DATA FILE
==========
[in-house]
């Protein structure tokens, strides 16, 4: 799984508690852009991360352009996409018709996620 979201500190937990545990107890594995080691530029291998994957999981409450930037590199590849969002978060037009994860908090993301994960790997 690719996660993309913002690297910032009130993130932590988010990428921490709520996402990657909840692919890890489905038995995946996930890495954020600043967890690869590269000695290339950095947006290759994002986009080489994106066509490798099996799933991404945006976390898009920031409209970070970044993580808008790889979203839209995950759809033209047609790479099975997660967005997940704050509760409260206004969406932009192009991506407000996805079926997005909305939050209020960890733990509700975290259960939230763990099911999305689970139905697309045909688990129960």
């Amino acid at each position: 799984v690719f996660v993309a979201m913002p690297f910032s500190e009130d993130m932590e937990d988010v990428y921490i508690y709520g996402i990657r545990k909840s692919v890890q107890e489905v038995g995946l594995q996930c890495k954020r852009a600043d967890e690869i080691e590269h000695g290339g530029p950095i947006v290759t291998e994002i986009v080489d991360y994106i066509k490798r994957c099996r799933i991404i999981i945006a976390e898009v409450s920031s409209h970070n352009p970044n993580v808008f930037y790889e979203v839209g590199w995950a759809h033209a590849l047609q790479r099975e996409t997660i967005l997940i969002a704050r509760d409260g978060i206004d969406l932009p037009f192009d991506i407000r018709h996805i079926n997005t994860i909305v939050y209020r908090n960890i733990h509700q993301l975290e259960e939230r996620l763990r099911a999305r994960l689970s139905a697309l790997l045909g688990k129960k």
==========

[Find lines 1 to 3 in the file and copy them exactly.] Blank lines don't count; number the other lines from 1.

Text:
[in-house]
């Protein structure tokens, strides 16, 4: 799984508690852009991360352009996409018709996620 979201500190937990545990107890594995080691530029291998994957999981409450930037590199590849969002978060037009994860908090993301994960790997 690719996660993309913002690297910032009130993130932590988010990428921490709520996402990657909840692919890890489905038995995946996930890495954020600043967890690869590269000695290339950095947006290759994002986009080489994106066509490798099996799933991404945006976390898009920031409209970070970044993580808008790889979203839209995950759809033209047609790479099975997660967005997940704050509760409260206004969406932009192009991506407000996805079926997005909305939050209020960890733990509700975290259960939230763990099911999305689970139905697309045909688990129960």
């Amino acid at each position: 799984v690719f996660v993309a979201m913002p690297f910032s500190e009130d993130m932590e937990d988010v990428y921490i508690y709520g996402i990657r545990k909840s692919v890890q107890e489905v038995g995946l594995q996930c890495k954020r852009a600043d967890e690869i080691e590269h000695g290339g530029p950095i947006v290759t291998e994002i986009v080489d991360y994106i066509k490798r994957c099996r799933i991404i999981i945006a976390e898009v409450s920031s409209h970070n352009p970044n993580v808008f930037y790889e979203v839209g590199w995950a759809h033209a590849l047609q790479r099975e996409t997660i967005l997940i969002a704050r509760d409260g978060i206004d969406l932009p037009f192009d991506i407000r018709h996805i079926n997005t994860i909305v939050y209020r908090n960890i733990h509700q993301l975290e259960e939230r996620l763990r099911a999305r994960l689970s139905a697309l790997l045909g688990k129960k």